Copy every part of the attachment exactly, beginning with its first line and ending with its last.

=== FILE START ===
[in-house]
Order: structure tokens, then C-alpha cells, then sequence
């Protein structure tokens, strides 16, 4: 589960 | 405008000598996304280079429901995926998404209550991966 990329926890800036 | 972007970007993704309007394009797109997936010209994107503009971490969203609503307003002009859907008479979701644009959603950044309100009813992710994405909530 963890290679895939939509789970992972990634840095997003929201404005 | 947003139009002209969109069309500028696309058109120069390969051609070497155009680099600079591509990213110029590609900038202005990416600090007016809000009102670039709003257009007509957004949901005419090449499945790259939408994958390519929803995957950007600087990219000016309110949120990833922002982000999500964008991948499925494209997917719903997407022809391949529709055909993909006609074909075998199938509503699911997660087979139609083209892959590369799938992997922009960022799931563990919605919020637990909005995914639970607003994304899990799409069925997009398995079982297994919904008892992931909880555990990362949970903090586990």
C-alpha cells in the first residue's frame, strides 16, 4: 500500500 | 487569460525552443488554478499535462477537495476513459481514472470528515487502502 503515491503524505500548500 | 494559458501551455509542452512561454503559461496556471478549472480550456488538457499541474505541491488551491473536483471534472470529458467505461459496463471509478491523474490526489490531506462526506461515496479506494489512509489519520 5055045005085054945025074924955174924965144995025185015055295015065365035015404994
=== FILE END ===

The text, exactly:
[in-house]
Order: structure tokens, then C-alpha cells, then sequence
């Protein structure tokens, strides 16, 4: 589960 | 405008000598996304280079429901995926998404209550991966 990329926890800036 | 972007970007993704309007394009797109997936010209994107503009971490969203609503307003002009859907008479979701644009959603950044309100009813992710994405909530 963890290679895939939509789970992972990634840095997003929201404005 | 947003139009002209969109069309500028696309058109120069390969051609070497155009680099600079591509990213110029590609900038202005990416600090007016809000009102670039709003257009007509957004949901005419090449499945790259939408994958390519929803995957950007600087990219000016309110949120990833922002982000999500964008991948499925494209997917719903997407022809391949529709055909993909006609074909075998199938509503699911997660087979139609083209892959590369799938992997922009960022799931563990919605919020637990909005995914639970607003994304899990799409069925997009398995079982297994919904008892992931909880555990990362949970903090586990």
C-alpha cells in the first residue's frame, strides 16, 4: 500500500 | 487569460525552443488554478499535462477537495476513459481514472470528515487502502 503515491503524505500548500 | 494559458501551455509542452512561454503559461496556471478549472480550456488538457499541474505541491488551491473536483471534472470529458467505461459496463471509478491523474490526489490531506462526506461515496479506494489512509489519520 5055045005085054945025074924955174924965144995025185015055295015065365035015404994